Tuesday, February 24, 2009

Lean Software Development

I have made a personal commitment to read more this year and thought I would share some thoughts on what I am reading. I recently started Lean Software Development: An Agile Toolkit with some colleagues of mine. This is my synopsis of Chapter 1.

This chapter focuses on the core Lean principle of Eliminate Waste. Anything that doesn’t provide value to the customer is waste. That was a real eye-opener to me as a lot of IT and application development processes don’t add direct value to the customer. The list below is a representation of The Seven Wastes of Application Development (derived from the 7 wastes of manufacturing) as outlined by the authors.

  1. Partially Done Work

  2. Extra Processes

  3. Extra Features

  4. Task Switching

  5. Waiting

  6. Motion

  7. Defects

While all of these are important areas to focus on, I will discuss just a couple. Partially done software has a tendency to become obsolete and there is no assurance it will even work. Until the development can be integrated into the rest of the environment, you can’t be sure it will work as designed. We should strive to reduce partially done development in order to reduce risk and wasted effort. We only check in our code when it has been compiled, tested, and is functionally complete. This is currently our definition of “done”. We will further expand this definition when we incorporate our automated build process.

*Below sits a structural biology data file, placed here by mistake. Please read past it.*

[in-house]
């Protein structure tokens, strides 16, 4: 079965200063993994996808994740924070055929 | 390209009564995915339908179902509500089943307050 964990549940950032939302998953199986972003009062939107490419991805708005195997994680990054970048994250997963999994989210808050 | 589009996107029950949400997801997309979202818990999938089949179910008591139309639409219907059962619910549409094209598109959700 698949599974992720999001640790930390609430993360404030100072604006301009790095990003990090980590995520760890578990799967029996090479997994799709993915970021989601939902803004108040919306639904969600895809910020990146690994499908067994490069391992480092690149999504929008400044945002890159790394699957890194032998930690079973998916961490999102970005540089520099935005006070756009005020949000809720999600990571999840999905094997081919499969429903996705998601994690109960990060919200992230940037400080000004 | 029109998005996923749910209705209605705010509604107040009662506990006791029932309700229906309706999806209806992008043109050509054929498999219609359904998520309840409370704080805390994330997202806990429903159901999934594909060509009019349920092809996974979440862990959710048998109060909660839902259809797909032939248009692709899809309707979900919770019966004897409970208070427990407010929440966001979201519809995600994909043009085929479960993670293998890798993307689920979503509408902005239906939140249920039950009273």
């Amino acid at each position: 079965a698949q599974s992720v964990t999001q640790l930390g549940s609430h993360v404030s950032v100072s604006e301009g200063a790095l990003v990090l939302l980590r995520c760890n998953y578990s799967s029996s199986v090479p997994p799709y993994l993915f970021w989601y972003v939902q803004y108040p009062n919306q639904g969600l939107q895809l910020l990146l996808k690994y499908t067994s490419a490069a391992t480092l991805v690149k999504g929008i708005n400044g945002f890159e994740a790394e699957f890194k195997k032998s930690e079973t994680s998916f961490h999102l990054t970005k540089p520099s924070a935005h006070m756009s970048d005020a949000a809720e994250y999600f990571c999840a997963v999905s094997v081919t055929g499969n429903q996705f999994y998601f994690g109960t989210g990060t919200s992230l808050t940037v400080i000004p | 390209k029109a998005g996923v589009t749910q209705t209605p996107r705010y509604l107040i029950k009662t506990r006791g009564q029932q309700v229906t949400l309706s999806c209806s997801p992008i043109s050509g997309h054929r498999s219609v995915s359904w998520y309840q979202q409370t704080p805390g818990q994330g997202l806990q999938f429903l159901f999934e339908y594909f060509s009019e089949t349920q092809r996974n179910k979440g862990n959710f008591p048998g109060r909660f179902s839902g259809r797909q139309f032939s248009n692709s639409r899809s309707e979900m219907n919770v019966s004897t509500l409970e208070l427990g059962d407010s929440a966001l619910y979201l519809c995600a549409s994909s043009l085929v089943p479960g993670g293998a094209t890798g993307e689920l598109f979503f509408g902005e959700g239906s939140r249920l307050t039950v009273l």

The desire to add extra features has more than likely plagued every developer. As we implement our Agile/Scrum process, we are conscience of this “wasted” effort. We are developing only the minimum amount of code to meet the requested requirement. Even if we know for sure the feature will be needed in a future story point, we have decided to refactor at that point just in case the business decides not to move the story from the product backlog to one of our sprints.

We have just completed our third sprint. So far, the development team, the business, and our analysts have nothing but positive feedback for the new methodology. I believe the business will receive more value even quicker leading to the corporate wide adoption of Agile/Scrum. I am very excited about the possibilities. If you have experience in this area, please share with me so we can learn from each other. I will continue this series as I read more chapters.  

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